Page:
Ten-Year Trends in Level of Evidence in Hand Surgery

Reid E. Tompkins*, Michael M. Polmear, Kyle J. Klahs, John P. Scanaliato, Leon J. Nesti, John C. Dunn

*Corresponding author for this work

Research output: Contribution to journalArticlepeer-review


Background: The purposes of this study were to analyze the trends in Oxford level of evidence (LOE), LOE of most-cited articles, and association between LOE and journal impact factor (IF) and SCImago Journal Rank (SJR) over a 10-year period (2009-2018) in 3 prominent hand surgery journals, specifically HAND, Journal of Hand Surgery (American Volume) (JHS), and Journal of Hand Surgery (European Volume) (JHSE). Methods: All articles published from 2009 to 2018 in HAND, JHS, and JHSE were reviewed for assigned or available LOE. Data were pooled and analyzed for trends in LOE; relationship among IF, SJR, and LOE; and citation density. Results: A total of 3921 total publications were tabulated from 2009 to 2018, with the majority of studies being level V (1700, 43%) and fewer studies being level I (146, 4%). Over the 10-year study period, there was no significant change in frequency of level I studies for any journal. HAND trended significantly toward higher LOE, JHS trended toward higher LOE, and JHSE trended toward decreased LOE without significance. Among all journals, the annual number of articles and the average LOE were independent significant predictors of IF and SJR. Statistically significant correlations were found between citation density and LOE for JHS and HAND. Conclusions: Higher quality evidence is becoming more prevalent in the hand surgery literature over the past 10 years. Annual articles, average LOE, and level I and II and level IV articles were significant predictors of increasing IF and SJR.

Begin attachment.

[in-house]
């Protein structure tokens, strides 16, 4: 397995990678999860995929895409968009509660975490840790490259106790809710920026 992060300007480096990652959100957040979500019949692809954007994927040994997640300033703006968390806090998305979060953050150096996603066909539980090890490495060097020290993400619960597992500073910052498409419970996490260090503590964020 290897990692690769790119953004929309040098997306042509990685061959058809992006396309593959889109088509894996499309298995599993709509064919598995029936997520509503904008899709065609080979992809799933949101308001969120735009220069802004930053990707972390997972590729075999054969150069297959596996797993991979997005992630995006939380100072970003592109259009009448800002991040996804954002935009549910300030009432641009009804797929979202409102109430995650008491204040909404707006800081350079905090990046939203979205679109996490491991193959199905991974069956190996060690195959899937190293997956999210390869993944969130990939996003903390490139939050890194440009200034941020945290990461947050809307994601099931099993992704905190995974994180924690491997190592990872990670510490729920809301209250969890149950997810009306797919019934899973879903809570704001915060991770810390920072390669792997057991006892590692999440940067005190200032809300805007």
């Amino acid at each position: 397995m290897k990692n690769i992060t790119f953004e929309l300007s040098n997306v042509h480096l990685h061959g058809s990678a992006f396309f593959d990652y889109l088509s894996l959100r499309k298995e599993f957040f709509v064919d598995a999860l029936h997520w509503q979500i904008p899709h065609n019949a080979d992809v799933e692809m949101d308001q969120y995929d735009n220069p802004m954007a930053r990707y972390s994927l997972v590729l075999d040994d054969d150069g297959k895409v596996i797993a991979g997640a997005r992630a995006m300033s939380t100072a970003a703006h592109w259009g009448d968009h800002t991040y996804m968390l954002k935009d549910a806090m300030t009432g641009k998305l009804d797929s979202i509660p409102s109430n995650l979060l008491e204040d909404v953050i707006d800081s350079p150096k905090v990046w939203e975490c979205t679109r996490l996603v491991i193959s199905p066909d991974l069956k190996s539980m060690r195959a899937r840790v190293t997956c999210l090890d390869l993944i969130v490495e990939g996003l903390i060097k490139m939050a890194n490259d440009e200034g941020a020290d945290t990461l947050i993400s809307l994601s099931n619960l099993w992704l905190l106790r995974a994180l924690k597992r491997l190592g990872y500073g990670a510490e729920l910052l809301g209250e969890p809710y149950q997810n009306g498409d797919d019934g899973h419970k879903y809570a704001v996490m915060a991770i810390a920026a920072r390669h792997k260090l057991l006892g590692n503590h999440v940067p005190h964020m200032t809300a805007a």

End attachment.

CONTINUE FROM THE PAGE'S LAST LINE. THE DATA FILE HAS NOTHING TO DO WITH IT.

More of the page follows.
Original languageEnglish
Pages (from-to)163-168
Number of pages6
Issue number1
StatePublished - Jan 2024
Externally publishedYes


  • SCImago Journal Rank
  • hand surgery
  • impact factor
  • level of evidence
  • top 10 most-cited


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